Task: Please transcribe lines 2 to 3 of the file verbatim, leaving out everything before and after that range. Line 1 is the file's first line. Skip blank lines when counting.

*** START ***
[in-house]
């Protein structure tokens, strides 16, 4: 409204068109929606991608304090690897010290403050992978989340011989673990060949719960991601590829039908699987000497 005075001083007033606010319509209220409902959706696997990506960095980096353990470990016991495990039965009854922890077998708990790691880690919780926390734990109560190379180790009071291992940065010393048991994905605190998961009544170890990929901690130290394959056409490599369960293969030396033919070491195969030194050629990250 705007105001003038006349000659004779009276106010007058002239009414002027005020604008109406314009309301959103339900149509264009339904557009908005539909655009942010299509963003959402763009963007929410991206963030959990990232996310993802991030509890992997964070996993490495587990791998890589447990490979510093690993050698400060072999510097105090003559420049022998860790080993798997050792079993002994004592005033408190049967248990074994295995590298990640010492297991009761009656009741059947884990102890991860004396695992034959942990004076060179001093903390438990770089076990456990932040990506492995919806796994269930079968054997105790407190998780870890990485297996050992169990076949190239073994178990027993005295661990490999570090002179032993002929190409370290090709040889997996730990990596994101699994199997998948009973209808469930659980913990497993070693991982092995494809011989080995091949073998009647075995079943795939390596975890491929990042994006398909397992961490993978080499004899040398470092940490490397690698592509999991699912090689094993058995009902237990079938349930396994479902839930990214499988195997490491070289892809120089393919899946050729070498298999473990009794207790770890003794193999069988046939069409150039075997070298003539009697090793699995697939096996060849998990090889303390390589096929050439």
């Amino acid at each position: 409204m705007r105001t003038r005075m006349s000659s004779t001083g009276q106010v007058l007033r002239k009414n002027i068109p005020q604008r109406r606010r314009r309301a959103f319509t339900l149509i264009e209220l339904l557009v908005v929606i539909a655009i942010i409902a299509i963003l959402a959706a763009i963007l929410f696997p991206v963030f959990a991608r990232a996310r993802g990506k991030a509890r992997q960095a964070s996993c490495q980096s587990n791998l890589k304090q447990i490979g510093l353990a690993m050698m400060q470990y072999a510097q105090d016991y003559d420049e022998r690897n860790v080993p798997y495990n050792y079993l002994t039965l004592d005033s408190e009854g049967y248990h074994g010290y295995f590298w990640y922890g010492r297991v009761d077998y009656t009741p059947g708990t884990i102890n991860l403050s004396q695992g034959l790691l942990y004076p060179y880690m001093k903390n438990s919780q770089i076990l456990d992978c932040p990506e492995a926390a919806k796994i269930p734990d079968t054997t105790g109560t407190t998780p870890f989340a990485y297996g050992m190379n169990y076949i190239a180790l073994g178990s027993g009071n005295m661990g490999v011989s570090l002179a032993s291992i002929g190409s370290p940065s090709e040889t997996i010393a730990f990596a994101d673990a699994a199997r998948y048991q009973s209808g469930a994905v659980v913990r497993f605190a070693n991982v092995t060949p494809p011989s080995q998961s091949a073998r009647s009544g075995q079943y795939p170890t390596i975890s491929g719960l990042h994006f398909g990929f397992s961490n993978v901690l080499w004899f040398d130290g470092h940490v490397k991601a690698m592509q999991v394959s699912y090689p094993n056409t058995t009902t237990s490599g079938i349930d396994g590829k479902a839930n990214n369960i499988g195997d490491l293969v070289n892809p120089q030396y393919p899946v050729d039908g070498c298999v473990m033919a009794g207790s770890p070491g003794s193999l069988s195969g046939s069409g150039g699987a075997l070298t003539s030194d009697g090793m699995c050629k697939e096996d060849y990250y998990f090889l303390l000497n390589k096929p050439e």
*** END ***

């Protein structure tokens, strides 16, 4: 409204068109929606991608304090690897010290403050992978989340011989673990060949719960991601590829039908699987000497 005075001083007033606010319509209220409902959706696997990506960095980096353990470990016991495990039965009854922890077998708990790691880690919780926390734990109560190379180790009071291992940065010393048991994905605190998961009544170890990929901690130290394959056409490599369960293969030396033919070491195969030194050629990250 705007105001003038006349000659004779009276106010007058002239009414002027005020604008109406314009309301959103339900149509264009339904557009908005539909655009942010299509963003959402763009963007929410991206963030959990990232996310993802991030509890992997964070996993490495587990791998890589447990490979510093690993050698400060072999510097105090003559420049022998860790080993798997050792079993002994004592005033408190049967248990074994295995590298990640010492297991009761009656009741059947884990102890991860004396695992034959942990004076060179001093903390438990770089076990456990932040990506492995919806796994269930079968054997105790407190998780870890990485297996050992169990076949190239073994178990027993005295661990490999570090002179032993002929190409370290090709040889997996730990990596994101699994199997998948009973209808469930659980913990497993070693991982092995494809011989080995091949073998009647075995079943795939390596975890491929990042994006398909397992961490993978080499004899040398470092940490490397690698592509999991699912090689094993058995009902237990079938349930396994479902839930990214499988195997490491070289892809120089393919899946050729070498298999473990009794207790770890003794193999069988046939069409150039075997070298003539009697090793699995697939096996060849998990090889303390390589096929050439």
């Amino acid at each position: 409204m705007r105001t003038r005075m006349s000659s004779t001083g009276q106010v007058l007033r002239k009414n002027i068109p005020q604008r109406r606010r314009r309301a959103f319509t339900l149509i264009e209220l339904l557009v908005v929606i539909a655009i942010i409902a299509i963003l959402a959706a763009i963007l929410f696997p991206v963030f959990a991608r990232a996310r993802g990506k991030a509890r992997q960095a964070s996993c490495q980096s587990n791998l890589k304090q447990i490979g510093l353990a690993m050698m400060q470990y072999a510097q105090d016991y003559d420049e022998r690897n860790v080993p798997y495990n050792y079993l002994t039965l004592d005033s408190e009854g049967y248990h074994g010290y295995f590298w990640y922890g010492r297991v009761d077998y009656t009741p059947g708990t884990i102890n991860l403050s004396q695992g034959l790691l942990y004076p060179y880690m001093k903390n438990s919780q770089i076990l456990d992978c932040p990506e492995a926390a919806k796994i269930p734990d079968t054997t105790g109560t407190t998780p870890f989340a990485y297996g050992m190379n169990y076949i190239a180790l073994g178990s027993g009071n005295m661990g490999v011989s570090l002179a032993s291992i002929g190409s370290p940065s090709e040889t997996i010393a730990f990596a994101d673990a699994a199997r998948y048991q009973s209808g469930a994905v659980v913990r497993f605190a070693n991982v092995t060949p494809p011989s080995q998961s091949a073998r009647s009544g075995q079943y795939p170890t390596i975890s491929g719960l990042h994006f398909g990929f397992s961490n993978v901690l080499w004899f040398d130290g470092h940490v490397k991601a690698m592509q999991v394959s699912y090689p094993n056409t058995t009902t237990s490599g079938i349930d396994g590829k479902a839930n990214n369960i499988g195997d490491l293969v070289n892809p120089q030396y393919p899946v050729d039908g070498c298999v473990m033919a009794g207790s770890p070491g003794s193999l069988s195969g046939s069409g150039g699987a075997l070298t003539s030194d009697g090793m699995c050629k697939e096996d060849y990250y998990f090889l303390l000497n390589k096929p050439e």